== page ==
A San Diego Landlord - Captain Henry Delano Fitch
Henry Delano Fitch, the first white man to lay claim to the land we call Healdsburg, first arrived in lower California on the Mexican trading brig, Maria Ester, in 1825. He would soon become the first permanent American settler in San Diego.
Captain Fitch played an important role in early California commerce because of his numerous trading activities along the western coast of the Americas throughout the 1830's and 1840's. He and his contemporaries, Juan Bautista Rogers Cooper of Monterey and his half-brother, Thomas O. Larkin; William G. Dana of Santa Barbara, and Abel Stearns of Los Angeles, were the forerunners of an American culture whose influence would soon flood California.
His importance to Healdsburg stems from his development and financing of the 48,800 acre grant, the Rancho Sotoyome, and his family connections on what was once the Alta (northern) California frontier. His life helps illuminate the early mechanisms of wealth and power in Mexican California.
Born in Nantucket, Massachusetts on May 7, 1798, Henry Delano Fitch moved with his family to New Bedford as an infant. His father, Beriah, a sailing Master, and his mother, Sarah Delano, both had ancestors that came to America in the 1600's. Sometime after 1810, Beriah Fitch gave up his career as master of whaling ships to bring his wife, two sons, and two daughters to a farm in Charlestown, New Hampshire.
Young Henry first shipped out to sea in 1815. His early voyages as master included exotic ports on the South American coast including Callao, Peru, and Valpairaiso, Chile, to buy and sell cargoes for Henry Virmond, a wealthy Danish merchant living in Acapulco.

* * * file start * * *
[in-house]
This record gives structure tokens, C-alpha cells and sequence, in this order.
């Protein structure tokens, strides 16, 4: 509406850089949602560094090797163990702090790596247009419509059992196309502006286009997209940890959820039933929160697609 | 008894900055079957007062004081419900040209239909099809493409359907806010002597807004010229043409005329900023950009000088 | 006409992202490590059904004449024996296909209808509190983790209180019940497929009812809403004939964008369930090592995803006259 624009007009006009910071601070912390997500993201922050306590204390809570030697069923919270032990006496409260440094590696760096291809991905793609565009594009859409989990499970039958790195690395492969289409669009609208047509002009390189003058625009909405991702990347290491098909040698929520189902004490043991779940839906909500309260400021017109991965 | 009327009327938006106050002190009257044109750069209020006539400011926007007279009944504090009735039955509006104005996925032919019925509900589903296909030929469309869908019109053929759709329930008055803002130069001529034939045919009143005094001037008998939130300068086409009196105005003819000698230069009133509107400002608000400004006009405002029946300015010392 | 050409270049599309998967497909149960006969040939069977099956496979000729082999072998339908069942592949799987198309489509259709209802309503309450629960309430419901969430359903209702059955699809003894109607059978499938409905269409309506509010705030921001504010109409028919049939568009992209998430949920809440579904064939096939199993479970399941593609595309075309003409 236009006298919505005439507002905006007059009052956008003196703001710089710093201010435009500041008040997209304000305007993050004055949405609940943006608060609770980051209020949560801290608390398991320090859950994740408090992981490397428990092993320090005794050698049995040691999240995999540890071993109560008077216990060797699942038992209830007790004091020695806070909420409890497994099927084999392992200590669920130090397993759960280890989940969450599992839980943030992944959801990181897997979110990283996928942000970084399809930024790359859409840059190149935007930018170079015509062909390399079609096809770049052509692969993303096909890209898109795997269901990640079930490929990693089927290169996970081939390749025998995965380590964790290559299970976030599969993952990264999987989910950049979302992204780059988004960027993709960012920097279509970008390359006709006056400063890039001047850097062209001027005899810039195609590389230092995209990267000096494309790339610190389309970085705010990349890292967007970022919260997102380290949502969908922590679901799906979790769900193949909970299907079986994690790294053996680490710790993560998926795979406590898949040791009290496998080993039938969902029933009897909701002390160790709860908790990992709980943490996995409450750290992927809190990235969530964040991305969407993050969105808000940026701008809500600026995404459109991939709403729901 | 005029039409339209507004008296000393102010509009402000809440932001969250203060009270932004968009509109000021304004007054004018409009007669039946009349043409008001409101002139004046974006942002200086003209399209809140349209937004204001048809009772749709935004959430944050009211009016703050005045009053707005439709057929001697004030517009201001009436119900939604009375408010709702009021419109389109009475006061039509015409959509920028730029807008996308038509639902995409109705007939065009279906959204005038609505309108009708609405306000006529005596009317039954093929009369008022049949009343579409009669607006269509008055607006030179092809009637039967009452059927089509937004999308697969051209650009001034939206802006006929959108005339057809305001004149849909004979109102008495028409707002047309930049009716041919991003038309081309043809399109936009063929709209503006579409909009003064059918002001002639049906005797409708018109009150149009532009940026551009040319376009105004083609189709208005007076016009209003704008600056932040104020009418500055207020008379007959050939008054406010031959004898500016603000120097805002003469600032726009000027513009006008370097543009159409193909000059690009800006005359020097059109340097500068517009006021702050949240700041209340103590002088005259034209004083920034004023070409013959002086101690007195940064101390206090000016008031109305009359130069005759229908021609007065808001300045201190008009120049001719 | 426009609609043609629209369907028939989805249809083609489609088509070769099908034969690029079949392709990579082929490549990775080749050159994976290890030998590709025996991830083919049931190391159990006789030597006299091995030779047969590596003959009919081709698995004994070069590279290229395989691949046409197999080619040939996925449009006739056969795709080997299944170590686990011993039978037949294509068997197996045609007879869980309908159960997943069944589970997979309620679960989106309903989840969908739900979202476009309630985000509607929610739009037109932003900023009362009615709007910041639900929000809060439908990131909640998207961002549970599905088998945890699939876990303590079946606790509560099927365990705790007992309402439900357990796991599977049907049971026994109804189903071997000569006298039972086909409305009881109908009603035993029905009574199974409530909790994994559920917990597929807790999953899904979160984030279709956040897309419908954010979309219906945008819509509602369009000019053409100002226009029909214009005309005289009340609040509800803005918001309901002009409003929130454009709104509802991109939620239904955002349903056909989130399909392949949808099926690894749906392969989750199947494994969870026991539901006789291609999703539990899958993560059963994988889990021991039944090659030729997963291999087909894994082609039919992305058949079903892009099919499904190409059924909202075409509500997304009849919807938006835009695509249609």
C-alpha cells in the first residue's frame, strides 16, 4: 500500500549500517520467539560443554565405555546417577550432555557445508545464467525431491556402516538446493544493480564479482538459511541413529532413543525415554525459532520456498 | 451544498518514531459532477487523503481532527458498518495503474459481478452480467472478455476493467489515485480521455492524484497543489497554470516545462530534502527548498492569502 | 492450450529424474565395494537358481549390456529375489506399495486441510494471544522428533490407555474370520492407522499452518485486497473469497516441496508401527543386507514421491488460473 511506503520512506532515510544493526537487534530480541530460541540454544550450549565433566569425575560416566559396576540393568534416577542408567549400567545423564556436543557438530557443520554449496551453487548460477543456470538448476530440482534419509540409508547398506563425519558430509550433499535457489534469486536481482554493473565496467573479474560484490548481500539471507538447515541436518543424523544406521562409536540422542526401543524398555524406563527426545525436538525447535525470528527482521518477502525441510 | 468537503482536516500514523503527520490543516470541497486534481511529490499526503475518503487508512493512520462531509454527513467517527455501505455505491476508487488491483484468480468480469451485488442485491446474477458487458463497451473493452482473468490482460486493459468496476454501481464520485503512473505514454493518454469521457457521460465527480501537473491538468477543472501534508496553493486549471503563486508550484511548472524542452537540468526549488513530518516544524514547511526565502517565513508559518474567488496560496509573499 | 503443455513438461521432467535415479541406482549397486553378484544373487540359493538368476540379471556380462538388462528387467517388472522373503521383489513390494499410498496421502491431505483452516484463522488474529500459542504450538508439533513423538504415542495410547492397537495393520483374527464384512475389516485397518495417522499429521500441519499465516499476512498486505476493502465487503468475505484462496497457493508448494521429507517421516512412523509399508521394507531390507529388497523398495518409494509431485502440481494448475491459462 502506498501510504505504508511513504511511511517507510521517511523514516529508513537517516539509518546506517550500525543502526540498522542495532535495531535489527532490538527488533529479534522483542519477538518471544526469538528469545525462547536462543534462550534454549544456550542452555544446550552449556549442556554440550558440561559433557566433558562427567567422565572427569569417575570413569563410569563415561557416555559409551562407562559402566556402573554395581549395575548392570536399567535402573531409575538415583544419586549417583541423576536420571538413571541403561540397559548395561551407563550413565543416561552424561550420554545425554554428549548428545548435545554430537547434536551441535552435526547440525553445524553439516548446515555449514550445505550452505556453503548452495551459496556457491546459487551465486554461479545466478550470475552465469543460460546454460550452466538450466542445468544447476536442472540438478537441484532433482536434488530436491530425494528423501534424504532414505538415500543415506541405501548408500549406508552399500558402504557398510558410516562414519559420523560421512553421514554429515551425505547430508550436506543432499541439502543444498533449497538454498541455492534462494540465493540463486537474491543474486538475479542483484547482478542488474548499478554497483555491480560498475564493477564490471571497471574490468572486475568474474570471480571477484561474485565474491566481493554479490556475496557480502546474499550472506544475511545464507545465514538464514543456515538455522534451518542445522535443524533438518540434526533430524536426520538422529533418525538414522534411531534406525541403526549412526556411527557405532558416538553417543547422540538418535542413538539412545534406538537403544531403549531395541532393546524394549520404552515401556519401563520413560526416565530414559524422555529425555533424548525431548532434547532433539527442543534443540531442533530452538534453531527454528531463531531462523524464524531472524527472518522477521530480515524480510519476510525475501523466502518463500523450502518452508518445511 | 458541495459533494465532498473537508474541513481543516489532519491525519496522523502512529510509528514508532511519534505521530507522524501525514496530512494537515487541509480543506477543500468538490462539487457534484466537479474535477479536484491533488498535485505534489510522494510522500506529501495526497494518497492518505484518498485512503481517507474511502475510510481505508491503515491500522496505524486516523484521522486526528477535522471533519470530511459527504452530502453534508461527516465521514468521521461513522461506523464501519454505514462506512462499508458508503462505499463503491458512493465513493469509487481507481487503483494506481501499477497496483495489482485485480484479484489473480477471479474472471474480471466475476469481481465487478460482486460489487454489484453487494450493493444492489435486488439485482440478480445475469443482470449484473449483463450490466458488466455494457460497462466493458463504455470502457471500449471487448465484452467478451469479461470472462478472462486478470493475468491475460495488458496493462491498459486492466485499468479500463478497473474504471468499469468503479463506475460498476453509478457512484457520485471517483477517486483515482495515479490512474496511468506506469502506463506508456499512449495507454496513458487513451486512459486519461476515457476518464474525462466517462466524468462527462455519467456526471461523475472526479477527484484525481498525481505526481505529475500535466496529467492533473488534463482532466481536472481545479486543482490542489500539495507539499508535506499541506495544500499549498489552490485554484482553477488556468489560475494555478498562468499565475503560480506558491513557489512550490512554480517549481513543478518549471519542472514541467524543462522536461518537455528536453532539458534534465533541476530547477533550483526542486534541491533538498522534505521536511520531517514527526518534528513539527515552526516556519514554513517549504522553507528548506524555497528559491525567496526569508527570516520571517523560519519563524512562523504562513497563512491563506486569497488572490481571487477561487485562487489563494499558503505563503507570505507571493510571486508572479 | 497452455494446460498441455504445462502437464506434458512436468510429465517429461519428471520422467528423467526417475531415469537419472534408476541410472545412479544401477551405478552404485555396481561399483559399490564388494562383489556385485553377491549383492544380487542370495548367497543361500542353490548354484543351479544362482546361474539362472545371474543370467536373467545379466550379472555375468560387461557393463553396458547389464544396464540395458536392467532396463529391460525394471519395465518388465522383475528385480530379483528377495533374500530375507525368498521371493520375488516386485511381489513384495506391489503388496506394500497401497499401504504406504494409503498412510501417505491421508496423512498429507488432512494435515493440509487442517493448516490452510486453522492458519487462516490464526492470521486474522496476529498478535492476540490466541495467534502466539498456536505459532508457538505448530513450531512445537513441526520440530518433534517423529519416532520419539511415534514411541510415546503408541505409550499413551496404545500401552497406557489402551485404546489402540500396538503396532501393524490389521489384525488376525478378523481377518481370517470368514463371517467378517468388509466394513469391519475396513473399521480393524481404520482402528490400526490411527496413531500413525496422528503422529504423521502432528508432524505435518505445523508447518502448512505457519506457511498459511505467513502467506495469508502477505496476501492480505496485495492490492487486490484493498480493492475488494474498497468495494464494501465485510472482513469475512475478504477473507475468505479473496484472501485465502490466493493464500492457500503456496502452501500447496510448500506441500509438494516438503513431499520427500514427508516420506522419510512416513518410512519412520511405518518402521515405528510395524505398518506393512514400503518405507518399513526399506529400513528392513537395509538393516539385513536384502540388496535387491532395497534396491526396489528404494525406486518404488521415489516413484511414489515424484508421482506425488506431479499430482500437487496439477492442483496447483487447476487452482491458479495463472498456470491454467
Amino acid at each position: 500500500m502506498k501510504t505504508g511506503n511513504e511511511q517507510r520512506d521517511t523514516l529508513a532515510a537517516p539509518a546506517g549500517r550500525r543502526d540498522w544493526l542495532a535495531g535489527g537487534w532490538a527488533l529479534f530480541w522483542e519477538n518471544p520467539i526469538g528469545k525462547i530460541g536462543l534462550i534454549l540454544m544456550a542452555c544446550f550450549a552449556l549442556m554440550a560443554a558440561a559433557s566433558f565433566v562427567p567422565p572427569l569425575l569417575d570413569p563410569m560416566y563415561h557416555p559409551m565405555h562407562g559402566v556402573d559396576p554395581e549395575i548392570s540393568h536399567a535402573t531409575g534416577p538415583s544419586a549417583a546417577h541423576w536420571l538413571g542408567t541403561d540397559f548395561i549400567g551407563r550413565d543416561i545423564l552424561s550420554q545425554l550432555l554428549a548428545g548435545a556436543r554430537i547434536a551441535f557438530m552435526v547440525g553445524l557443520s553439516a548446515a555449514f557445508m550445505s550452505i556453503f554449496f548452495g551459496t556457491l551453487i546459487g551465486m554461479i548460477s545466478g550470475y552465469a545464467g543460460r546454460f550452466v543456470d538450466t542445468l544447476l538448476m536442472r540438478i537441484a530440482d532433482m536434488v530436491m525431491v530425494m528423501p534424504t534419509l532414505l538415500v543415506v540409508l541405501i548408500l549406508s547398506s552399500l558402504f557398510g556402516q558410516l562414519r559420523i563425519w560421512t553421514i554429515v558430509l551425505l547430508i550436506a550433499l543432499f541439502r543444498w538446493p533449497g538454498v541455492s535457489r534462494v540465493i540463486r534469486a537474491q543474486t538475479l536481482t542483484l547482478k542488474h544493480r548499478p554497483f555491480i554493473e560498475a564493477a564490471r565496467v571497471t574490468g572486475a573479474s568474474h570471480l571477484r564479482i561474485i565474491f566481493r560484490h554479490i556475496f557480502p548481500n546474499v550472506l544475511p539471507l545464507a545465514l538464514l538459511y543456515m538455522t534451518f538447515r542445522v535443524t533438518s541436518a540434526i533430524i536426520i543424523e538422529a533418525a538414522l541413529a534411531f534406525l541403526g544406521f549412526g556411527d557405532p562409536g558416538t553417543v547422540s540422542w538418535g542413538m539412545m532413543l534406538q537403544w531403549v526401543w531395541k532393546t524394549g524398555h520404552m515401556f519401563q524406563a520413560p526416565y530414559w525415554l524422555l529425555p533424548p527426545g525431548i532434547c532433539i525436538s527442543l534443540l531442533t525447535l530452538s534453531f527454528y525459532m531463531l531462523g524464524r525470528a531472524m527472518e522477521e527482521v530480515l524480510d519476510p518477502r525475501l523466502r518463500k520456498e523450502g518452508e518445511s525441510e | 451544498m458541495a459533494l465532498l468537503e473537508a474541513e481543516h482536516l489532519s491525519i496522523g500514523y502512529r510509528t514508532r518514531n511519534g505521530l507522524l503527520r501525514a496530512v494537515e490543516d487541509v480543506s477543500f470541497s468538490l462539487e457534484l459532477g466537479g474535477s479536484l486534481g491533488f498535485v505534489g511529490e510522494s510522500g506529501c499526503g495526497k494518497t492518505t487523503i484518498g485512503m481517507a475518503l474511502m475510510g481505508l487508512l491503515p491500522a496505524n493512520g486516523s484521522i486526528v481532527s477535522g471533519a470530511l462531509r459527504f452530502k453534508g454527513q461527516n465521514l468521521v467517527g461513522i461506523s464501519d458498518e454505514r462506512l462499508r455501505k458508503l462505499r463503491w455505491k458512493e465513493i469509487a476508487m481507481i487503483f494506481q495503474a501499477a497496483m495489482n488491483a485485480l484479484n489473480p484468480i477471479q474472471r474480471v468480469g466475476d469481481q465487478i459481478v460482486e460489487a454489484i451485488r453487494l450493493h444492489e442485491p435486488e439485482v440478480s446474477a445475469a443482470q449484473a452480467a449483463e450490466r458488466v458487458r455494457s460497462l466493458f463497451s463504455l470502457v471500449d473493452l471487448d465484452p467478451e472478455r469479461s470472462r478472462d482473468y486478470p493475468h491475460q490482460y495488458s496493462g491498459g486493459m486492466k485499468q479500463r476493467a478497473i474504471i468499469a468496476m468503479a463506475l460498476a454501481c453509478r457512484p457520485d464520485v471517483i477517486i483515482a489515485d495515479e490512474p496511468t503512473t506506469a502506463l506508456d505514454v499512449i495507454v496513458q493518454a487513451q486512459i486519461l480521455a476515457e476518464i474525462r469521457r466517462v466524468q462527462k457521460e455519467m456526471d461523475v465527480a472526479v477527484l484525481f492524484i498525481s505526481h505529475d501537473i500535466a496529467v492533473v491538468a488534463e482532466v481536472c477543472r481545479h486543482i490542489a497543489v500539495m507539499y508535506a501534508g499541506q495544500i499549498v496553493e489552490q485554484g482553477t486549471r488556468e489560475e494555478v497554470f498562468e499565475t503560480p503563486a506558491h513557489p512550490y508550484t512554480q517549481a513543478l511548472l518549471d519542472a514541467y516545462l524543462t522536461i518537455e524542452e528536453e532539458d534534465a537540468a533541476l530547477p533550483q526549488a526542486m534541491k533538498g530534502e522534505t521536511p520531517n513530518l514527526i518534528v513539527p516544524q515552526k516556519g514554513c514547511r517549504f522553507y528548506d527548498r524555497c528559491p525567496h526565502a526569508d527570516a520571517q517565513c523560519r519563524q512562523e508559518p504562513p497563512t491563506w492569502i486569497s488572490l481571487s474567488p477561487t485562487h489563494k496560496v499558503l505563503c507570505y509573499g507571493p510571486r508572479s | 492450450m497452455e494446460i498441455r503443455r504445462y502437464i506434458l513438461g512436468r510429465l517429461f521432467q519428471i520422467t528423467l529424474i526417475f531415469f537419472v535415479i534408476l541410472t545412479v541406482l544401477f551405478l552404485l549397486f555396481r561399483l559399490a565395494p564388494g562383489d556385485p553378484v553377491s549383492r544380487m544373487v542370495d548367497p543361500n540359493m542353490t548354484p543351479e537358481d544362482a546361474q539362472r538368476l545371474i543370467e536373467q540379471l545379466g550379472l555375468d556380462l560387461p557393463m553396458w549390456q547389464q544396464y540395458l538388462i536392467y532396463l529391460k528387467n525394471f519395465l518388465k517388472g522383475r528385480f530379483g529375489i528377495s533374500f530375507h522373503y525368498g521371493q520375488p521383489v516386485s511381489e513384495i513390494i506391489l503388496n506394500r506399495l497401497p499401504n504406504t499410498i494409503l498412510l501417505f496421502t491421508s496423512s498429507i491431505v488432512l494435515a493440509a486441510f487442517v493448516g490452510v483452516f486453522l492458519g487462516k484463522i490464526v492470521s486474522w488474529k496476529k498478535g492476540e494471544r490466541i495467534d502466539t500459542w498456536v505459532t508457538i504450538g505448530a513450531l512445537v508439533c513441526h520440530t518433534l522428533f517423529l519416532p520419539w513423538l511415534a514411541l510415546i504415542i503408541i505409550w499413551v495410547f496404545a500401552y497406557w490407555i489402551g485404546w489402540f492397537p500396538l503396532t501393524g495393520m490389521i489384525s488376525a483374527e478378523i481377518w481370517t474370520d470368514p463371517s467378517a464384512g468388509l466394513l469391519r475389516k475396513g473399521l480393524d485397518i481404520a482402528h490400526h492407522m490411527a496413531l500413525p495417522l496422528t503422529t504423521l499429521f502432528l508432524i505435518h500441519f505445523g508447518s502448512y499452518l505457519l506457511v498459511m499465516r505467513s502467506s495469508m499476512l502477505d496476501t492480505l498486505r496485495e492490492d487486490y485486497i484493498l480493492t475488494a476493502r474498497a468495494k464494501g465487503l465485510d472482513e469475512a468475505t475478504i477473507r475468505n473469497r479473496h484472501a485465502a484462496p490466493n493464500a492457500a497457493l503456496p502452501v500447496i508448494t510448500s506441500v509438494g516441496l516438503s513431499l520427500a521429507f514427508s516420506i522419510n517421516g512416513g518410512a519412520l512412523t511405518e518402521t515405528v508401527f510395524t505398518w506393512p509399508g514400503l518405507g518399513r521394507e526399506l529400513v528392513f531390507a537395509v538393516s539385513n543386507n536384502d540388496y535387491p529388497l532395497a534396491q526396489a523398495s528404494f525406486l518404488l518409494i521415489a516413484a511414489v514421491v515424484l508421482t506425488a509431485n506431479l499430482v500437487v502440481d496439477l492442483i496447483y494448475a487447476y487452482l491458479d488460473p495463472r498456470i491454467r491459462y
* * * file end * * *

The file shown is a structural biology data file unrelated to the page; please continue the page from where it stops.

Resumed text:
Fitch Falls for an Hija del Pais
It was on an 1826 voyage to the California coast aboard the Maria Ester that Fitch met fifteen year old Josefa Carrillo in San Diego. She, like so many other Californios of her era, might have come aboard the vessel to inspect the luxuries and household goods available for trade in exchange for the main export and currency of Mexican California, cattle hides and tallow. On board the Maria Ester, Josefa might have seen trade goods as diverse as Chinese and European cloth, handkerchiefs, cognac, gin, wine, glass vases, painted crockery, iron bars, gunpowder, fiddles, locks, buttons, cologne, cooking tools, or cigars.
Captain Fitch was smitten by the young girl. He initiated a courtship that was complicated by his many absences while trading goods up and down the California coast.
In 1827 Captain Fitch declared his honorable matrimonial intentions to Josefa's parents. In the same year he also began preparations to become a Mexican citizen and convert from his Congregationalist religion to Roman Catholicism. He would also soon trade his Yankee name for the more acceptable, Enrique Domingo Fitch.
Mexican citizenship and marriage ties to important landowning California families helped open the portals of wealth and influence to most of the prominent Americans who settled in Mexican California. Of the earliest foreigners to settle or claim land in what we now call Sonoma County, George Yount, H.D. Fitch, Jacob Leese, Victor Prudon, John Wilson, James Scott, Mark West, John B.R. Cooper, James Black, James Dawson, Edward Bale, Edward Manuel McIntosh, and Timothy Murphy, all but one married hijas del pais (daughters of the land). Three of them, Fitch, Cooper, and Leese, married daughters of the Joaquin Carrillo family of San Diego.
Historical Soap Opera
This may have been a happy conjunction of true love and heightened business prospects for Fitch. But, true love or ambition notwithstanding, the Fitch-Carrillo marriage proved to be a difficult union to make. Its dramatic obstacles have provided soap opera scripting for generations of romantic California historians.
Josefa Carrillo, who would later spend the majority of her life near Healdsburg, was formally named Maria Antonio Natalia Elijia Carrillo by her parents. She was born in San Diego on December 29, 1810. Three days after her birth her godmother took her to be baptized and (so she later claimed) forgot the infant's lengthy official designation. The godmother, Josefa Sal de Mercado, simply had her godchild baptized with her own name, "Josefa".